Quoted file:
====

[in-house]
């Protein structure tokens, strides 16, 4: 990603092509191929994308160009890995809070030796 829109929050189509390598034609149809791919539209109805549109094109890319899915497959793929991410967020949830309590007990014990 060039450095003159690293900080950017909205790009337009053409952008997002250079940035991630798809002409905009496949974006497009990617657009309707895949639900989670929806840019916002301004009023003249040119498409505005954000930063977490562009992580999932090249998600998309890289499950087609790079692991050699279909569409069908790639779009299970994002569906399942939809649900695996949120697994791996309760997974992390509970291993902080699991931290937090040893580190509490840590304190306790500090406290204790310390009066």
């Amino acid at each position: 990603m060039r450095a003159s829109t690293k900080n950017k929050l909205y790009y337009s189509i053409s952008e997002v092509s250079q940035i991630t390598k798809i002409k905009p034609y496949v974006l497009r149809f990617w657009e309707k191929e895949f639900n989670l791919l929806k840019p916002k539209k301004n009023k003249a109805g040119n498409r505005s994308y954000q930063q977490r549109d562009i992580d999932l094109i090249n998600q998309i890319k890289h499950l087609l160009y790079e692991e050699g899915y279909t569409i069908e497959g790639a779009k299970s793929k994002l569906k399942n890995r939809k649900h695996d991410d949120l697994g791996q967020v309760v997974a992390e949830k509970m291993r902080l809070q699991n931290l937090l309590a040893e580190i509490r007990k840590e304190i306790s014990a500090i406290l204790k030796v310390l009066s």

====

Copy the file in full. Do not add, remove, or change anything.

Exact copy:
[in-house]
């Protein structure tokens, strides 16, 4: 990603092509191929994308160009890995809070030796 829109929050189509390598034609149809791919539209109805549109094109890319899915497959793929991410967020949830309590007990014990 060039450095003159690293900080950017909205790009337009053409952008997002250079940035991630798809002409905009496949974006497009990617657009309707895949639900989670929806840019916002301004009023003249040119498409505005954000930063977490562009992580999932090249998600998309890289499950087609790079692991050699279909569409069908790639779009299970994002569906399942939809649900695996949120697994791996309760997974992390509970291993902080699991931290937090040893580190509490840590304190306790500090406290204790310390009066």
């Amino acid at each position: 990603m060039r450095a003159s829109t690293k900080n950017k929050l909205y790009y337009s189509i053409s952008e997002v092509s250079q940035i991630t390598k798809i002409k905009p034609y496949v974006l497009r149809f990617w657009e309707k191929e895949f639900n989670l791919l929806k840019p916002k539209k301004n009023k003249a109805g040119n498409r505005s994308y954000q930063q977490r549109d562009i992580d999932l094109i090249n998600q998309i890319k890289h499950l087609l160009y790079e692991e050699g899915y279909t569409i069908e497959g790639a779009k299970s793929k994002l569906k399942n890995r939809k649900h695996d991410d949120l697994g791996q967020v309760v997974a992390e949830k509970m291993r902080l809070q699991n931290l937090l309590a040893e580190i509490r007990k840590e304190i306790s014990a500090i406290l204790k030796v310390l009066s």